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A Hands-on Guide to Simulating a Neuron Cable with Wolfram SystemModeler

This is a sister thread of a discussion about Hodgkin-Huxley cable (HHC) simulation. I am writing this companion article here to show how to use Wolfram SystemModeler to recreate this physical system and make it easier to use in the future as black box.
Lets first take a look at my result. The graph on the left is written in Mathematica from this Demonstrations web page:

The Hodgkin-Huxley Equations for Transmission of Electrical Impulses along an Axon

The result on the right hand side from my SystemModeler model (download and unzip everything, open with SystemModeler). The parameters are set with stimulus = 0.142 (mA/cm^2), start time = 1 ms and duration = 40 ms. You can find the two results are identical after you exam the characteristics of the two curves. 


Of course the Manipuate function in Mathematica is very powerful, yet SystemModeler creates a compoent-like element, which is more convenient to use and more adaptive to a larger set. Another great advantage is that System Modeler encapsulates your code to high level so products should not contain any codes other than the neat blocks or flow charts.

Though you may be told that you can draw an equivalent circuit to simulate the HHC, we here demonstrate a hardcore-yet-very-general instruction so that you can convert your other Mathematica codes nto a System modeler examples.

 In Faria's notebook you may first uncollapse the Initialization Code section. There are many constants defined ahead of the following calcualation. In system modeler I do the following: use keywords "constant" to declare a symbol that is not going to changel; "Real" is simply a type of the symbol, which is like float or doulble in C/C++.

The next step is to define those intermediate functions. Because these functions are rather simple, I just sneak around and take advantage of variables in SystemModeler to handle these one-argument dependencies. I use "Real am;", for instance, to delcare such a variable that is indeed a function of V (which in turn depends on time T). In System modeler, a variable is simply a symbol whose value can be changed during computation. 

After I have declared those symbols, I put all denitions into the equation section. For example, "am" can just be replaced with a algebraic expression with respect to V. This also applies to the rest variables or my original Mathematica function heads.

I also notice that the value of V, m, h and n are determined via a system of differential equations. In System Modeler the keyword "der" indicates the first order differential wrt time. It cannot be used recursively, that is No "der(der(x))".

I think one of the most featured parts is that I can use GUI to program at same time. The "Modelica.... RealInput" symbols are such drag-drop components. These componts works as a liason so the values inside my axon cable model can talk to other models/blocks and recieve information at the same time. In this case, I just make a copy of the "RealInput" class (dark blue) and "RealOutput" class (white) into my model. If you look closely at the code, you should see a small blue icon on the right end of the framed code block. It is a collapsed symbol for annotation, which contains the coordinates and other graphical info for each compoent when printed on the workspace.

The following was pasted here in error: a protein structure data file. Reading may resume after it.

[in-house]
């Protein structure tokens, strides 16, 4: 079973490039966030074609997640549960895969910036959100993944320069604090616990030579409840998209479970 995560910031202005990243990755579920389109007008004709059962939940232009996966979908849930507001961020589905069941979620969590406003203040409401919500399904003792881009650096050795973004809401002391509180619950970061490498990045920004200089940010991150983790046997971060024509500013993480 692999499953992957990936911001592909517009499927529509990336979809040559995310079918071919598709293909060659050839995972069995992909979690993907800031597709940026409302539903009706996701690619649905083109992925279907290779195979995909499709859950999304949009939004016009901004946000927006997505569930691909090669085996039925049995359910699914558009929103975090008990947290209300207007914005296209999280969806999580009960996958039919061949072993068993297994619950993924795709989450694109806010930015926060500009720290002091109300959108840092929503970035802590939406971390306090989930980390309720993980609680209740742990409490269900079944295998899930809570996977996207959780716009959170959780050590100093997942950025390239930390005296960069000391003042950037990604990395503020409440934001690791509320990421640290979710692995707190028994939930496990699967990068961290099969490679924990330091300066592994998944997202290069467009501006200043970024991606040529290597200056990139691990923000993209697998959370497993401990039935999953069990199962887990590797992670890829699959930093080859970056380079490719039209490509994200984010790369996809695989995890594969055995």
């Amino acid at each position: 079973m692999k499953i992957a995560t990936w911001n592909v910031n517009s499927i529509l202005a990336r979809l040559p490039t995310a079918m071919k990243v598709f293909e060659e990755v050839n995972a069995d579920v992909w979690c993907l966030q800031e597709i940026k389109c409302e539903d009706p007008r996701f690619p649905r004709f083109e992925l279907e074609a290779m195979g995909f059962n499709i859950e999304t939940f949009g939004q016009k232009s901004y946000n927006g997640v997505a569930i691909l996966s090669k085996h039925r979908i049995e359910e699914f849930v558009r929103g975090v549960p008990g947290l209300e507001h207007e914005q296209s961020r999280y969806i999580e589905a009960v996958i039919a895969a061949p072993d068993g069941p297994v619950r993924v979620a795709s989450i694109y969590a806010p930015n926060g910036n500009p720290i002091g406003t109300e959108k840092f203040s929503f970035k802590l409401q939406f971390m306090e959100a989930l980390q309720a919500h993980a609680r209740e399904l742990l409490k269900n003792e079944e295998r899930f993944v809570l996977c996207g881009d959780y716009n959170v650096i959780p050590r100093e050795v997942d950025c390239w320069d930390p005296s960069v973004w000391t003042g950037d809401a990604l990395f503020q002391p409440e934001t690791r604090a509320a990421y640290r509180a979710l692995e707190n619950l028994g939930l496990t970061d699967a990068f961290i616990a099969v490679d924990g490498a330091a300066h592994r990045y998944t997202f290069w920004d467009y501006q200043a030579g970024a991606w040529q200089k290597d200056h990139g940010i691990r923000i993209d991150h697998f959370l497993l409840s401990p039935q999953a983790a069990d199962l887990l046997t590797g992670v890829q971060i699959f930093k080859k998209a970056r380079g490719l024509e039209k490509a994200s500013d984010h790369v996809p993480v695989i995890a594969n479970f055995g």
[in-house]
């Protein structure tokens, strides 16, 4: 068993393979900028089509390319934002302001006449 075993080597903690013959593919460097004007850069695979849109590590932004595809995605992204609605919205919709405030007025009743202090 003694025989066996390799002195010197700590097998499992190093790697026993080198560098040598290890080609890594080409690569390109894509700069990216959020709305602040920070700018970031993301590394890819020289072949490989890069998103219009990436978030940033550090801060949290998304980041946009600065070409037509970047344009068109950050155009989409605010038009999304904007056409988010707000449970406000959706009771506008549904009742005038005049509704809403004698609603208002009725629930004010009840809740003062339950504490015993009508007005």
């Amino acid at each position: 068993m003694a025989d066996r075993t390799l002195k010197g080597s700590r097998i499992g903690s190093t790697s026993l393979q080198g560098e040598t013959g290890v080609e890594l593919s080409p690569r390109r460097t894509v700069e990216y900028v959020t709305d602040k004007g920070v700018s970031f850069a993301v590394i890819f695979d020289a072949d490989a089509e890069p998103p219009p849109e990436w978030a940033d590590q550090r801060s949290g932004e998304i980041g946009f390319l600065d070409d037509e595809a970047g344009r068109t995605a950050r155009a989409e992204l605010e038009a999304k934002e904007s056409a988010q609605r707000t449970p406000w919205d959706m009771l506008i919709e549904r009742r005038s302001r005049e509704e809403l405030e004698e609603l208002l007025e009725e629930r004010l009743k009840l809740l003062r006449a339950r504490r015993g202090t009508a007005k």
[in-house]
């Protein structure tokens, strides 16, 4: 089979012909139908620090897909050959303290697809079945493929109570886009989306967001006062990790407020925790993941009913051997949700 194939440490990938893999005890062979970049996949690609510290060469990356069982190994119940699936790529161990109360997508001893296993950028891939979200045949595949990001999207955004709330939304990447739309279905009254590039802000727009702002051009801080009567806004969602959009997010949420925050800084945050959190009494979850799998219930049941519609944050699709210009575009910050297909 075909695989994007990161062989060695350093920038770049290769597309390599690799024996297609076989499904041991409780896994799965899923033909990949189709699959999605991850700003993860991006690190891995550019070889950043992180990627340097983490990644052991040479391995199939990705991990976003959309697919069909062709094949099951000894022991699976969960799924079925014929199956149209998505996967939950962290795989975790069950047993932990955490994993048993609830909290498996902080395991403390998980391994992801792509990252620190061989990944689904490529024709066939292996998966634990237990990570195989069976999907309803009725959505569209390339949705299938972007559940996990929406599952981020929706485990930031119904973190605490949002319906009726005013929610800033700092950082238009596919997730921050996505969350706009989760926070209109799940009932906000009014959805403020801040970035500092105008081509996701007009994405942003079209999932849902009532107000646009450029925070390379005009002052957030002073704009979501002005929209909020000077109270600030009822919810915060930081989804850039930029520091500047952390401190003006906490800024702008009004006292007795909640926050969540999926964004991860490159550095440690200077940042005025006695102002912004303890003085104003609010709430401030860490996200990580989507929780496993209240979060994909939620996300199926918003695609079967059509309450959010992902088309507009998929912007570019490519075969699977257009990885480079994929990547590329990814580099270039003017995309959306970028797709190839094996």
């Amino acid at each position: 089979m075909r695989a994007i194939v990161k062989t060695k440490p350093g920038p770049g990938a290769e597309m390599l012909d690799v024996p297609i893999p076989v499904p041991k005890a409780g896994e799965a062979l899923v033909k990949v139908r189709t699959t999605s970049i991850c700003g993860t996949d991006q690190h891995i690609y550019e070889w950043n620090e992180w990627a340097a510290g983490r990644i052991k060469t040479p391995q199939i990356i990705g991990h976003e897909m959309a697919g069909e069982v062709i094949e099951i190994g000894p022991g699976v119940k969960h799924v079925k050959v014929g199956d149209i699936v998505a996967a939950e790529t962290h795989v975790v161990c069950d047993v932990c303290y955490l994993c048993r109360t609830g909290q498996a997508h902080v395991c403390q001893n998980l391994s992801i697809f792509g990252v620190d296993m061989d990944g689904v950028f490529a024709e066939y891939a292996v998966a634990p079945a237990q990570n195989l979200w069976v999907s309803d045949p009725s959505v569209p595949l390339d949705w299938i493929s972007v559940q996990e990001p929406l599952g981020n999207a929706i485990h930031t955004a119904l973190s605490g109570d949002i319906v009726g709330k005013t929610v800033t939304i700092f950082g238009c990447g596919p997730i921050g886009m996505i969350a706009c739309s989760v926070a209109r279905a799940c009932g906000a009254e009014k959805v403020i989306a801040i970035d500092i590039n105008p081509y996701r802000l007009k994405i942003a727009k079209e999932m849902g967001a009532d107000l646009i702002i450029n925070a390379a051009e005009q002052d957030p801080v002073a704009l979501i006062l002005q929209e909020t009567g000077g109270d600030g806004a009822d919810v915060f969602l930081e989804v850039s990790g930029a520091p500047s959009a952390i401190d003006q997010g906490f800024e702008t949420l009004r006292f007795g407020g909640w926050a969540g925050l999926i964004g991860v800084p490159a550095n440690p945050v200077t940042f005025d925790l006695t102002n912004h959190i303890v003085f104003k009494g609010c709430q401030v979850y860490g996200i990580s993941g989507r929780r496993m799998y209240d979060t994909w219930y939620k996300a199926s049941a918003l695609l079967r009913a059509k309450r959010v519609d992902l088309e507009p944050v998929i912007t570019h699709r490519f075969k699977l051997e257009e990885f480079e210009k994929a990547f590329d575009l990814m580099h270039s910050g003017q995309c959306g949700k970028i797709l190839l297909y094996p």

So far I have walked you through the main process of converting the demonstration project in Mathematica to Systemmodeler language. You can download the entire model with a compiled experimental file, *.sme file. With either option, you need to hit the play button to run the experiment and uncollapse the argument list to pick up the output you want to see in the plot, just like the attachment below. 

Certainly I left you something to explore such as how to add a picture into the model. Since you have my model, you can spend some time to work around and explore the new things as an essential part of learning. 

The big and juicy picure of the neuron cell which I used in the model is from this web page
POSTED BY: Shenghui Yang
4 years ago
If I were to suggest one change it would be to use "parameter" instead of "constant" so that one can change them between simulations.
POSTED BY: Johan Rhodin
4 years ago
Very nice post!
Another suggestion would be to add units to your declared variables. This can be done in two ways. Either you add it explicitly in your declaration e.g.
Real V(unit="V",start=0);
or you use one of the builtin types in Modelica.SIunits, eg.
Import SI = Modelica.SIunits;
SI.Voltage V(start=0);
The benefits of adding units is that when you plot them in SimulationCenter you will get the unit as label on the y-axis. It also improves readability of the model.
POSTED BY: Peter Aronsson
4 years ago
Import SI = Modelica.SIunits; SI.Voltage V(start=0);
This is exactly what I need! 
POSTED BY: Shenghui Yang
4 years ago
This is very interesting!
I've actually been thinking about developing a NEURON type Modelica library for this kind of modeling. We could then integrate such a library with our BioChem library for building combined electrical and biochemical neuron models.  
POSTED BY: Robert Palmér
4 years ago
That sounds great.  I am involved in writing a book on modeling a single neuron, based on a biological model.  I have tired the Neuron model, years ago, but never had any luck with with I was looking for, a single biological neuron model. 

POSTED BY: Jake Trexel
4 years ago

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